(Massachusetts Military Reservation, Cape Cod, MA) Hi 77 L0 57 – As a lot of our readers know, I try to attend a ballgame whenever we’re near a city with a major league team. I’ve been to well over half the 30 major league stadiums (some many years ago in my pre-RV’ing life). Three ballparks have always been on my bucket list: Wrigley Field in Chicago, Yankee Stadium in New York, and Fenway Park in Boston. I’ve been to Wrigley Field a couple of times (thanks to my son who lives in the Chicago area), and a friend and I went on a ballpark tour about 10 years ago to New York to see two Yankee games. So Fenway is the last of the “big three” that I’ve always wanted to see. Thanks to StubHub I found a ticket for today’s game between the Red Sox and the Arizona Diamondbacks. The seat was in the upper part of the lower deck far in the right field beyond the foul pole. That’s OK though, I was glad to get any ticket because the Sox sell out just about all their games.
I left at 9:30 this morning for the Braintree Station of the MBTA (Boston’s subway system), about 50 miles away. It took only an hour to get there. I was a little antsy about figuring out the subway system; how to work the ticket machine, what trains to take. But it turned out to be very simple.
The trip from Braintree to Kenmore Station (with one transfer) costs only $2.50 each way. Even adding the $7.00 cost for parking the car at the station, it’s still a good deal.
Boston Subway station. (Click on any photo to enlarge it.)
The subway trip took a little less than an hour, and the final stop at Kenmore Station is only about four blocks from Fenway. I didn’t have to worry about finding my way, all I had to do was follow the crowd.
Fenway Park was built in 1912, back when ballparks were built within the confines of the established city streets. The general look from the outside is of a large brick warehouse type building, and only the light towers and the tops of the grandstands let you know it’s a ballpark.
I got to the ballpark well before game time and the gates weren’t opened yet. The streets around the stadium are closed to vehicle traffic and it’s like a festival all around the place, with program hawkers, souvenir stands, food stands, and many bars. It makes for a wonderful atmosphere to get you in the mood for the game.
The Red Sox have had many great players in their history, but none was greater than Ted Williams. There’s a nice statue of him outside the stadium. It’s a touching scene of Ted giving his cap to a child.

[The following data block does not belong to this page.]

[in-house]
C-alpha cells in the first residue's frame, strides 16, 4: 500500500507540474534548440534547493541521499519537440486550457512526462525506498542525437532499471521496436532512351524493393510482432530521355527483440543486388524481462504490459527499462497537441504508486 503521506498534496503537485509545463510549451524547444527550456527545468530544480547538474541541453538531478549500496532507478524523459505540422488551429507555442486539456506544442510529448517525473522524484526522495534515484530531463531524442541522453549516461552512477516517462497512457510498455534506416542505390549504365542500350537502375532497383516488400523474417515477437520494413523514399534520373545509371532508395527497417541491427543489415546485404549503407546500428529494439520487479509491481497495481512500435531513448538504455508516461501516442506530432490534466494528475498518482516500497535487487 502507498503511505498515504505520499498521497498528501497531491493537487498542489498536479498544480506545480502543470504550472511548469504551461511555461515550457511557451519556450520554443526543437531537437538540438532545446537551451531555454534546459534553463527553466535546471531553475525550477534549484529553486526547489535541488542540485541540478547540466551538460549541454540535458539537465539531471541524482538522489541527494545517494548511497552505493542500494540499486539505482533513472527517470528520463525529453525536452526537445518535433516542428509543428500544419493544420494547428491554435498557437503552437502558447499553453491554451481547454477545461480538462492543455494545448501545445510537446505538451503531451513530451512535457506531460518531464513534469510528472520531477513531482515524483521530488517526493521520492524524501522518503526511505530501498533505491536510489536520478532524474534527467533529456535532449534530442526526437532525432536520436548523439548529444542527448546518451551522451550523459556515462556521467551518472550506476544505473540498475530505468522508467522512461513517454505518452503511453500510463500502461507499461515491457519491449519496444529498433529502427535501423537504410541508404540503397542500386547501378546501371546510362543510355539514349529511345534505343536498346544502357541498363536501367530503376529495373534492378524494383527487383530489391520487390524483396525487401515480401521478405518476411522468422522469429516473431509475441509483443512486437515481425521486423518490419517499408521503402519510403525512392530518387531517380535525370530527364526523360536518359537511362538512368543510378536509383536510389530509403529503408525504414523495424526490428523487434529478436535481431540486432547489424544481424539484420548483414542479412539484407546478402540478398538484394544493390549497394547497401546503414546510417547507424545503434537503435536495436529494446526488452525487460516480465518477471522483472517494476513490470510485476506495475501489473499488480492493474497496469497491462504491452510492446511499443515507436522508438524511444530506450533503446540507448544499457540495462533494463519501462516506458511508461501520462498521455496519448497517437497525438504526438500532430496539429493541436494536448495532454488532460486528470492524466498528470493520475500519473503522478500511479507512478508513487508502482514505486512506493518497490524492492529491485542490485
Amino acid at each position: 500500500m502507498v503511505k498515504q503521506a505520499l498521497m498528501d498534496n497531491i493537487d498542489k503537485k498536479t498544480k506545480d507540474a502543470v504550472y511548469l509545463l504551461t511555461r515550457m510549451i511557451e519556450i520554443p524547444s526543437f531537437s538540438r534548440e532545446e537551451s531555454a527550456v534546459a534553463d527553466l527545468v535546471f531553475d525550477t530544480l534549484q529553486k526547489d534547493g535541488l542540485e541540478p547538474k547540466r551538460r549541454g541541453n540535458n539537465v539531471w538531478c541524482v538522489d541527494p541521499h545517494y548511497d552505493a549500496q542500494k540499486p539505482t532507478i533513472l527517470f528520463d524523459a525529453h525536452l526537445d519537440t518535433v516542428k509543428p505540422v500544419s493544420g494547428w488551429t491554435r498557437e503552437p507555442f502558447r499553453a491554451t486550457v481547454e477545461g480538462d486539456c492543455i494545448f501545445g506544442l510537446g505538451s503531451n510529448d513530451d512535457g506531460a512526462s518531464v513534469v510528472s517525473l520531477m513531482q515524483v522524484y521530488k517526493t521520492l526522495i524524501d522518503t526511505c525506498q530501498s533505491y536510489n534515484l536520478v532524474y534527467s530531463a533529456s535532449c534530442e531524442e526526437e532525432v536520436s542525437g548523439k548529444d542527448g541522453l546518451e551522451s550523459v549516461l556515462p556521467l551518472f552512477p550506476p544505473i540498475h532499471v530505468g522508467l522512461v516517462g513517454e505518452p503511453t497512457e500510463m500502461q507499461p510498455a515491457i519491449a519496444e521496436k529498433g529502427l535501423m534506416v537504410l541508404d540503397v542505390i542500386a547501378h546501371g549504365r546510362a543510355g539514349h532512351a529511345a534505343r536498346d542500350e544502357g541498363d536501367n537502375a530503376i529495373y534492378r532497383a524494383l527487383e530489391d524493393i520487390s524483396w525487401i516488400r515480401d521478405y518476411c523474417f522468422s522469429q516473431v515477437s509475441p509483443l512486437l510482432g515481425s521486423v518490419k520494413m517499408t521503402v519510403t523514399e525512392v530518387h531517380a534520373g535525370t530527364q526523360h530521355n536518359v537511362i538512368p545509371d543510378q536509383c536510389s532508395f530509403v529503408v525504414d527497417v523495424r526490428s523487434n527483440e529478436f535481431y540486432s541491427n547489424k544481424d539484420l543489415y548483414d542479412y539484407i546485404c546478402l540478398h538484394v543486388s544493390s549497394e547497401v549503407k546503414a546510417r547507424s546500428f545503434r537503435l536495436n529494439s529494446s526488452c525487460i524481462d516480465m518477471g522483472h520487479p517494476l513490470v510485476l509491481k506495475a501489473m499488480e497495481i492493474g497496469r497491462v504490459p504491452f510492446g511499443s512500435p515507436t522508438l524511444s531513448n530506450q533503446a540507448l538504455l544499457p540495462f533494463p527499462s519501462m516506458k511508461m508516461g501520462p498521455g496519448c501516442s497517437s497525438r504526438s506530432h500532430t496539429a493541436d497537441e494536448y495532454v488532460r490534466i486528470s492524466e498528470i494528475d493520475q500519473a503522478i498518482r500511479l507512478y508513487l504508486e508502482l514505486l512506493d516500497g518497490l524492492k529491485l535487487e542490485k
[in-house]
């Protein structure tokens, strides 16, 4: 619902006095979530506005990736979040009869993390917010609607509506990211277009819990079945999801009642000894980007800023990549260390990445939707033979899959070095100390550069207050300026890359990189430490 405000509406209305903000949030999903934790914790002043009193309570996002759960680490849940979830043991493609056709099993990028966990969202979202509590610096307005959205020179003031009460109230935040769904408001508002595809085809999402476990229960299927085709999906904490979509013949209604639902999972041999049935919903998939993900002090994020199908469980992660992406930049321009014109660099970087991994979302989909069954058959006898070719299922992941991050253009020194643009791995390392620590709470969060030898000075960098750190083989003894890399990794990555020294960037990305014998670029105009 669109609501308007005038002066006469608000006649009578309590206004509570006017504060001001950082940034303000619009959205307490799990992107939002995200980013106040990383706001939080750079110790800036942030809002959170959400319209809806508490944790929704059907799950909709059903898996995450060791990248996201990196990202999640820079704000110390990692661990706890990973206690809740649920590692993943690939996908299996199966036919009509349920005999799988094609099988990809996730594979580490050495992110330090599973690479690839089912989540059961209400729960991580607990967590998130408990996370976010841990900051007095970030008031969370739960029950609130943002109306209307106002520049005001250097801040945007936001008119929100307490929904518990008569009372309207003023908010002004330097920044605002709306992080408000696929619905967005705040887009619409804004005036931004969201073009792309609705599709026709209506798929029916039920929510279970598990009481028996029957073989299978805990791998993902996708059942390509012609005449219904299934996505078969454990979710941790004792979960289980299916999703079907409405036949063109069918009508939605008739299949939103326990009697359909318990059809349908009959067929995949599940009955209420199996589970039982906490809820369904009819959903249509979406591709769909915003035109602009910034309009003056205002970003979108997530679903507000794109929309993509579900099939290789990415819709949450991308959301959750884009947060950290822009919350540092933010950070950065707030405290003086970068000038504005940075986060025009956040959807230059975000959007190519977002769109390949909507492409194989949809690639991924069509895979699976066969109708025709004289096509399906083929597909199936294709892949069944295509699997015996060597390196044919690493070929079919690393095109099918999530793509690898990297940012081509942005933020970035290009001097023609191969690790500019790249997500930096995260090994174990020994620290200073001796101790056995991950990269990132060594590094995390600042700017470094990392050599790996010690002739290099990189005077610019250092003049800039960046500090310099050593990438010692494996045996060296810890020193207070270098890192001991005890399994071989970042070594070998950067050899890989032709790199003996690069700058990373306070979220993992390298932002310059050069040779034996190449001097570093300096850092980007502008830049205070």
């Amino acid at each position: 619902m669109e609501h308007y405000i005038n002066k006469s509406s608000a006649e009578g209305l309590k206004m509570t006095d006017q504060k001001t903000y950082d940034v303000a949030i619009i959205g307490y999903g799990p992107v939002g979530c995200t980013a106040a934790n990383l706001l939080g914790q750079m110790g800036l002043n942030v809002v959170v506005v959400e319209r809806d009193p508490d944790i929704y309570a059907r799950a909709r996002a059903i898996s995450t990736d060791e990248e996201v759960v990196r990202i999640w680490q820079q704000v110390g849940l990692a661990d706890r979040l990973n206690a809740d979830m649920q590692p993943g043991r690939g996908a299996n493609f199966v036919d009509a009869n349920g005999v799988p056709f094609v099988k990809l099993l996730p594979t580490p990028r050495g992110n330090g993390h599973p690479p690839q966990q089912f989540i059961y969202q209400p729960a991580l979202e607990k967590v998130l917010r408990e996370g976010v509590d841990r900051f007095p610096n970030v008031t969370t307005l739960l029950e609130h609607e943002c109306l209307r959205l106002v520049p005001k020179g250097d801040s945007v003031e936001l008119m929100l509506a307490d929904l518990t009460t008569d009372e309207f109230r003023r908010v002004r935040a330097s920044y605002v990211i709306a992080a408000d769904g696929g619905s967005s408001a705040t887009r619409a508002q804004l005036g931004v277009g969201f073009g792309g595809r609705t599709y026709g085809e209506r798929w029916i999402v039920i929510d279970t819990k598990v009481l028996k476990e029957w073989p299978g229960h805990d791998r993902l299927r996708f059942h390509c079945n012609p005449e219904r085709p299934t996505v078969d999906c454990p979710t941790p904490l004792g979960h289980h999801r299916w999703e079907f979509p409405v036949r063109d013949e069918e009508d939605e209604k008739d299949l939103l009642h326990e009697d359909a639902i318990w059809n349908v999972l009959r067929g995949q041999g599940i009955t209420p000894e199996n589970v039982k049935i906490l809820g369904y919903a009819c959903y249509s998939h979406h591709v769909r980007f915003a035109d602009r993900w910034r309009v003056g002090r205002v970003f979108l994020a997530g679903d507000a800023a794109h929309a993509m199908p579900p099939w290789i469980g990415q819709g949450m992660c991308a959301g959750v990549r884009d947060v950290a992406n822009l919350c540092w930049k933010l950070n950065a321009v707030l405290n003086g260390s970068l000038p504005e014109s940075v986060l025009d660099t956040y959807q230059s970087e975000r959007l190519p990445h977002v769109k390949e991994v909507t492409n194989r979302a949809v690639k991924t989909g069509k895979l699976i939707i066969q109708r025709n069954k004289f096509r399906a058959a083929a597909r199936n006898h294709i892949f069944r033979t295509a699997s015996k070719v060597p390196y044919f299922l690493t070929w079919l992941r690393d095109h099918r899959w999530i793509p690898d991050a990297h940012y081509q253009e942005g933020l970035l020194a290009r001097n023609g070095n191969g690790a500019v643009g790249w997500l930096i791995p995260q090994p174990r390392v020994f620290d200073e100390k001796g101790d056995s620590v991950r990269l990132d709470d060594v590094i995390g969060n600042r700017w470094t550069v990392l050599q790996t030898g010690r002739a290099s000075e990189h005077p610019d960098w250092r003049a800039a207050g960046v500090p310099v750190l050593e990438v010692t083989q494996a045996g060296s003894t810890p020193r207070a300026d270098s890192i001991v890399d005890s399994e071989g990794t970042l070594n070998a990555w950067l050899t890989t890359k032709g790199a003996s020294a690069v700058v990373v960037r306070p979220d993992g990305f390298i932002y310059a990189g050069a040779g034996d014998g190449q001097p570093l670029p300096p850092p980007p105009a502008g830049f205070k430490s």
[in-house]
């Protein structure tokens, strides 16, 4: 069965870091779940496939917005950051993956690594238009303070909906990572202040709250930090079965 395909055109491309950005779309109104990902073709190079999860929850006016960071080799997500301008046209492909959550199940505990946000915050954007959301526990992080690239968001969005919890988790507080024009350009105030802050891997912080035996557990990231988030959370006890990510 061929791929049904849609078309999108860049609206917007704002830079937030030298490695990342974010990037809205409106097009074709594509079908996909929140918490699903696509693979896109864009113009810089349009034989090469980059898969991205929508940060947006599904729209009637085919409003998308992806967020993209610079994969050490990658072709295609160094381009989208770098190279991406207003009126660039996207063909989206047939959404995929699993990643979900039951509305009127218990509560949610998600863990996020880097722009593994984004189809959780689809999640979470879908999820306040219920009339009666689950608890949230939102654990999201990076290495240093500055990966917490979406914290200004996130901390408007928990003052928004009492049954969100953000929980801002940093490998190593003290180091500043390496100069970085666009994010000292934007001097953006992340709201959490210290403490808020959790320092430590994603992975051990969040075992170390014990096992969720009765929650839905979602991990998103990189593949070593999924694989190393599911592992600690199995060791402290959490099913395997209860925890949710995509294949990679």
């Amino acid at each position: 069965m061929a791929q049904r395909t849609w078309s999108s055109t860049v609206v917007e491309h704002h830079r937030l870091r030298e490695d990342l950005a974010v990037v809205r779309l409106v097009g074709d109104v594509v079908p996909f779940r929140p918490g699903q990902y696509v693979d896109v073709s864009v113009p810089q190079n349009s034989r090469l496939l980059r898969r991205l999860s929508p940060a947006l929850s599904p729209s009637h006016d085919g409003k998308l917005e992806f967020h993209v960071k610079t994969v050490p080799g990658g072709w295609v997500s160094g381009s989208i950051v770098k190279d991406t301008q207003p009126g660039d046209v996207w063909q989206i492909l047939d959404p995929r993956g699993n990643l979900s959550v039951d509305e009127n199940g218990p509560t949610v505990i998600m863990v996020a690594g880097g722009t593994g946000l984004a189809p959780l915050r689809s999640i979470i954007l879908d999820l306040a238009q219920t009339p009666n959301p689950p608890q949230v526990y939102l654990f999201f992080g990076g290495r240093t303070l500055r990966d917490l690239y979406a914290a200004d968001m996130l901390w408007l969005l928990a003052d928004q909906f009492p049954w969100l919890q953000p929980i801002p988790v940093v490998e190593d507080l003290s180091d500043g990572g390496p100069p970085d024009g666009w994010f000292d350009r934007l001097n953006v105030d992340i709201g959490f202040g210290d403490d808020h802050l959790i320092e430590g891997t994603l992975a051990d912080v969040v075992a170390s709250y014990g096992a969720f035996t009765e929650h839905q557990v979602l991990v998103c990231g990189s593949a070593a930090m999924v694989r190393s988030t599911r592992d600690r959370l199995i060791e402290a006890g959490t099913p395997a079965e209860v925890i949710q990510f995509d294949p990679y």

Finally the gates opened and I made my way through the turnstile. (I had an e-ticket with a bar code, and I’m always a little relieved when I make it through the gate with one of those, even more so this time since I bought this one from a re-seller.) Entering a major league ballpark on a beautiful, sunny always makes me a little goose bumpy. The perfectly manicured green grass and all those rows and rows of seats just makes me nostalgic.
And to think, this is one of only two remaining ballparks that Babe Ruth actually played in (Wrigley the other one, during World Series games). That’s tradition, right there!
When baseball fans think of Fenway Park, they think about the Green Monster. It’s the 32-foot high green wall in left field. A ball has to be hit over the top of the wall to be counted as a home run.
A few years ago they decided to put seats along the top of the Green Monster. They’re the most sought after seats in the whole stadium, and they go for over $100 each.
Fenway still operates an old-fashioned mechanical scoreboard, with workers inside who actually put the numbers up for the runs, hits, and errors. Here’s a close look at it, and you can see the open door that leads to the inside of the scoreboard.
Fenway is over 100 years old, and as “charming” as it is, it sure does lack a lot of amenities of modern ballparks. The concourse is narrow and very crowded.
And another feature that you don’t see in modern ballparks is support columns. My ticket had the words “obstructed view” printed on it. When I got to my seat I found out what that means.
That post blocked my view from the entire middle of the diamond! I wasn’t too upset because, being by myself, I knew I could wander around and find other open seats during the game. (But that was harder than usual today because the game was sold out.)
The press box behind home plate is one of the most recognizable and famous sights if all of baseball.
By game time the place was packed.
I didn’t sit in my “assigned” seat long before I wandered around. I managed to find an empty seat right behind home plate and enjoyed a couple of innings in a $100-plus seat.
Here’s a few more random views around the ballpark.
They sell “standing room” tickets for Red Sox games. You get to stand behind the rail at the top of the lower deck.
And here’s your view of the game from that vantage point.
Walking back to the subway station I saw this interesting street performer. It’s not everyday you see a bagpiper in full Scottish regalia entertaining for tips.
The trip back to the suburbs was very smooth, as was the drive home. It was a very special day for me. I’ll never forget my visit to Fenway Park, and I’m so glad I decided to make the pilgrimage.
Dee had a less special day than me. She stayed behind and gave our home a good interior cleaning, watched the NASCAR race, and generally “piddled” around the house. She’s awful good to me to let me go on my baseball trips and leave her alone for a full day. We don’t like being apart, but I know she’d be a lot less happy at the game.
Tomorrow we’re thinking of heading to Plymouth to do some sightseeing. Should be fun!